A Comparison of Software and Hardware Techniques for x86 Virtualization - PowerPoint PPT Presentation

a comparison of software and hardware techniques for x86 virtualization l.
Download
Skip this Video
Loading SlideShow in 5 Seconds..
A Comparison of Software and Hardware Techniques for x86 Virtualization PowerPoint Presentation
Download Presentation
A Comparison of Software and Hardware Techniques for x86 Virtualization

play fullscreen
1 / 24
A Comparison of Software and Hardware Techniques for x86 Virtualization
219 Views
Download Presentation
nate
Download Presentation

A Comparison of Software and Hardware Techniques for x86 Virtualization

- - - - - - - - - - - - - - - - - - - - - - - - - - - E N D - - - - - - - - - - - - - - - - - - - - - - - - - - -
Presentation Transcript

  1. A Comparison of Software and Hardware Techniques for x86 Virtualization By Keith Adams and Ole Ageson VMWare Presented by Mike Marty

  2. The Renaissance of Virtualization • 1970s: virtual machines first used • 1990s: • x86 becomes prominent server platform • No vertical integration in x86 • Lack of enterprise features in commodity OSs • 1999: VMWare first product to virtualize x86 • 2006: AMD and Intel offer hardware support

  3. Outline • Classic Virtualization • Software Virtualization • Intel/AMD Hardware Virtualization • Comparison and Results • Discussion

  4. Classic Virtualization • Popek and Goldberg’s Criteria: • Fidelity – run any software • Performance – run it fairly fast • Safety – VMM manages all hardware • Trap-and-Emulate only real solution until recently

  5. Trap-and-Emulate Virtualization 1. De-Privilege OS user mode apps OS kernel mode

  6. Trap-and-Emulate Virtualization 1. De-Privilege OS apps apps user mode OS OS virtual machine monitor kernel mode

  7. Trap-and-Emulate Virtualization 1. De-Privilege OS 2. Shadow structures and memory tracing shadow page table shadow page table apps apps user mode OS OS primary page table virtual machine monitor kernel mode

  8. Trap-and-Emulate cont. • Traps are expensive (~3000 cycles) • Many traps unavoidable • E.g., page faults • Important enhancements • “Paravirtualization” to reduce traps (e.g., Xen) • Hardware VM modes (e.g., IBM s370)

  9. Can x86 Trap and Emulate? • No • Even with 4 execution modes! • Key problem: dual-purpose instructions don’t trap • Classic Example: popf instruction • Same instruction behaves differently depending on execution mode • User Mode: changes ALU flags • Kernel Mode: changes ALU and system flags • Does not generate a trap in user mode

  10. Outline • Classic Virtualization • Software Virtualization • Intel/AMD Hardware Virtualization • Comparison and Results • Discussion

  11. Software Virtualization with VMWare • Binary translation! (mostly safe, user-mode) X86 X86

  12. VMWare’s Binary Translation • On-the-fly • Only need to translate OS code • Makes SPEC run fast by default • Most instruction sequences don’t change • Instructions that do change: • Indirect control flow: call/ret, jmp • PC-relative addressing • Privileged instructions • Adaptive Translation • “Innocent until proven guilty”

  13. Performance Advantages of BT • Translation sequences can be faster than native: • cli vs. vpu.flags.IF := 0 • Avoid privilege instruction traps • Example: rdtsc • Trap-and-emulate: 2030 cycles • Callout-and-emulate: 1254 cycles • BT emulation: 216 cycles (but TSC value is stale)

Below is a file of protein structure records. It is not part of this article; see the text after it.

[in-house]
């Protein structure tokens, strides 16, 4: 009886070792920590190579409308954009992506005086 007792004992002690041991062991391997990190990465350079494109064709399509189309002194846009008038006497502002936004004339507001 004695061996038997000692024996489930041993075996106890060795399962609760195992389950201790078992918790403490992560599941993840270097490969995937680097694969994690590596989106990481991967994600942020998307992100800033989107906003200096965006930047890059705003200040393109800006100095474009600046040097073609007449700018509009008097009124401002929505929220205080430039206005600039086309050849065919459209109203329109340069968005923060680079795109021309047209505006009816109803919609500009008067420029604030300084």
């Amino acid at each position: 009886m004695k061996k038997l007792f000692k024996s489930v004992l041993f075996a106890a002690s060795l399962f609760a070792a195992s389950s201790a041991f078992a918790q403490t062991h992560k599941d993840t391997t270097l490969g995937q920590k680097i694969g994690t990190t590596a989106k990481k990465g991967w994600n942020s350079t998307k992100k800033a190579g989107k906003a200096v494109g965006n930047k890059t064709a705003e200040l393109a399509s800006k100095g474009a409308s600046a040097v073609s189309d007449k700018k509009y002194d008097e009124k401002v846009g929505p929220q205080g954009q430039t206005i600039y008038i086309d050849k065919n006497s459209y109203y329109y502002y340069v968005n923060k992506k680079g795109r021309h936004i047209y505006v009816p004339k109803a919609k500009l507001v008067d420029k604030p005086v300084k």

14. Outline • Classic Virtualization • Software Virtualization • Intel/AMD Hardware Virtualization • Comparison and Results • Discussion

  15. AMD SVM and Intel VT • Extensions to x86-32 and x86-64 • Allows classic trap-and-emulate! • Hardware VM modes to reduce traps • Details: • VMCB – virtual machine control block • VMX mode for running guest OSs • Vmrun instruction to enter VMX mode • Many instructions and events cause VMX exits • Control fields in VMCB can change VMX exit behavior

  16. Hardware VM Example: syscall • VMM fills in VMCB exception table for Guest OS • Sets bit in VMCB notexit on syscall exception • VMM executes vmrun • Application invokes syscall • CPU  CPL #0, does not trap, vectors to VMCB exception table

  17. Software BT vs. Hardware VM • Binary Translation VMM: • Converts traps to callouts • Callouts faster than trapping • Faster emulation routine • VMM does not need to reconstruct state • Avoids callouts entirely • Hardware VMM: • Preserves code density • No precise exception overhead • Faster system calls

  18. Compute-bound Benchmarks Bottomline: little difference for SPEC

  19. Mixed Benchmarks Cygwin Make is SLOW! Process-based Thread-based Who Cares? Would Hardware VM do better for multithreaded database?

  20. Costs of Operations

  21. Nanobenchmarks

  22. VMWare Nanobenchmarks • syscall • Native/Hardware VMM: same • Software VMM: +2000 cycles • in • Native: 3209 cycles • Hardware VMM: 15826 cycles • Software VMM: 15x faster? • call/ret • Native/Hardware VMM: 11 cycles • Software VMM: 51 cycles

  23. Opportunities • Faster Microarchitecture implementations • Intel Core Duo already much faster than P4 • Hardware VMM algorithms • Software/Hardware Hybrid VMM • Hardware MMU • Virtualize DMA

  24. Catalysts for Discussion • Is BT really faster for things that matter? • Process-based Apache on Linux? • Who configures a system to constantly page? • VMWare is done, why bother with Hardware VM support? • Simplicity of VMM w/ Hardware support • New applications • Will next-gen hardware make binary translation unnecessary?